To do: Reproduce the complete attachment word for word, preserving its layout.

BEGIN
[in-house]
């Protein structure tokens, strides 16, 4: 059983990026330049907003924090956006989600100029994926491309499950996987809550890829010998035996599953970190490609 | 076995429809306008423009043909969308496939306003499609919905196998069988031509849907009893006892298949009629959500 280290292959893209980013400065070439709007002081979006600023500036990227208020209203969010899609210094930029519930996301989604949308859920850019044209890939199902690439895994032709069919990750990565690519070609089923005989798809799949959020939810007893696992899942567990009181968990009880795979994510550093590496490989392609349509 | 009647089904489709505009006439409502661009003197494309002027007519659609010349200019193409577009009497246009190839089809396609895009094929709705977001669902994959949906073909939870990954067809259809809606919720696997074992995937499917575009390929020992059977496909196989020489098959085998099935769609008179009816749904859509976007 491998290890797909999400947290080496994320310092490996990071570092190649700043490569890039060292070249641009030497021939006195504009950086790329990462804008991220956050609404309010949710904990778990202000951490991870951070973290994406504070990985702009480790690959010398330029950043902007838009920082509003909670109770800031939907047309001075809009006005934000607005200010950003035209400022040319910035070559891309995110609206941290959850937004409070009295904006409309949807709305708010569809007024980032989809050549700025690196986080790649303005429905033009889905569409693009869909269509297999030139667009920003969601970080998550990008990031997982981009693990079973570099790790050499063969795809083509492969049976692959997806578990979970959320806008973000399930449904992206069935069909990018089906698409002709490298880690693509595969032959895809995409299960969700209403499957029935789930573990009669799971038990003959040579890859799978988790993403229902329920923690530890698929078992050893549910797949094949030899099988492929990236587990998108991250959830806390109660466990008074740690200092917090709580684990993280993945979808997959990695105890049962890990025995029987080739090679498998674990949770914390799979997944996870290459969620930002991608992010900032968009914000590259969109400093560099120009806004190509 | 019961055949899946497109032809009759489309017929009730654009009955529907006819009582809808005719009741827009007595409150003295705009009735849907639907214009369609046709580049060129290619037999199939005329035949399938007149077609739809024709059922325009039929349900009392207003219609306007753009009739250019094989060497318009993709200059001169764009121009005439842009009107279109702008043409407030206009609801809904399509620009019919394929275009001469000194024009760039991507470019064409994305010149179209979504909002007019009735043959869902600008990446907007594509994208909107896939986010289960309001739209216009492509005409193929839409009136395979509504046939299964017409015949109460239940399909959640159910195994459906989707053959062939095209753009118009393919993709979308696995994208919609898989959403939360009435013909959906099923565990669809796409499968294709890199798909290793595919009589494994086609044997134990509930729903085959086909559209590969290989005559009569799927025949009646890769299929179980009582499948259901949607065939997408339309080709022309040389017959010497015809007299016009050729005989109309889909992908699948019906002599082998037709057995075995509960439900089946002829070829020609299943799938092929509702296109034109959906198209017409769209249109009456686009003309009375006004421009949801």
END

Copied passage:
[in-house]
């Protein structure tokens, strides 16, 4: 059983990026330049907003924090956006989600100029994926491309499950996987809550890829010998035996599953970190490609 | 076995429809306008423009043909969308496939306003499609919905196998069988031509849907009893006892298949009629959500 280290292959893209980013400065070439709007002081979006600023500036990227208020209203969010899609210094930029519930996301989604949308859920850019044209890939199902690439895994032709069919990750990565690519070609089923005989798809799949959020939810007893696992899942567990009181968990009880795979994510550093590496490989392609349509 | 009647089904489709505009006439409502661009003197494309002027007519659609010349200019193409577009009497246009190839089809396609895009094929709705977001669902994959949906073909939870990954067809259809809606919720696997074992995937499917575009390929020992059977496909196989020489098959085998099935769609008179009816749904859509976007 491998290890797909999400947290080496994320310092490996990071570092190649700043490569890039060292070249641009030497021939006195504009950086790329990462804008991220956050609404309010949710904990778990202000951490991870951070973290994406504070990985702009480790690959010398330029950043902007838009920082509003909670109770800031939907047309001075809009006005934000607005200010950003035209400022040319910035070559891309995110609206941290959850937004409070009295904006409309949807709305708010569809007024980032989809050549700025690196986080790649303005429905033009889905569409693009869909269509297999030139667009920003969601970080998550990008990031997982981009693990079973570099790790050499063969795809083509492969049976692959997806578990979970959320806008973000399930449904992206069935069909990018089906698409002709490298880690693509595969032959895809995409299960969700209403499957029935789930573990009669799971038990003959040579890859799978988790993403229902329920923690530890698929078992050893549910797949094949030899099988492929990236587990998108991250959830806390109660466990008074740690200092917090709580684990993280993945979808997959990695105890049962890990025995029987080739090679498998674990949770914390799979997944996870290459969620930002991608992010900032968009914000590259969109400093560099120009806004190509 | 019961055949899946497109032809009759489309017929009730654009009955529907006819009582809808005719009741827009007595409150003295705009009735849907639907214009369609046709580049060129290619037999199939005329035949399938007149077609739809024709059922325009039929349900009392207003219609306007753009009739250019094989060497318009993709200059001169764009121009005439842009009107279109702008043409407030206009609801809904399509620009019919394929275009001469000194024009760039991507470019064409994305010149179209979504909002007019009735043959869902600008990446907007594509994208909107896939986010289960309001739209216009492509005409193929839409009136395979509504046939299964017409015949109460239940399909959640159910195994459906989707053959062939095209753009118009393919993709979308696995994208919609898989959403939360009435013909959906099923565990669809796409499968294709890199798909290793595919009589494994086609044997134990509930729903085959086909559209590969290989005559009569799927025949009646890769299929179980009582499948259901949607065939997408339309080709022309040389017959010497015809007299016009050729005989109309889909992908699948019906002599082998037709057995075995509960439900089946002829070829020609299943799938092929509702296109034109959906198209017409769209249109009456686009003309009375006004421009949801």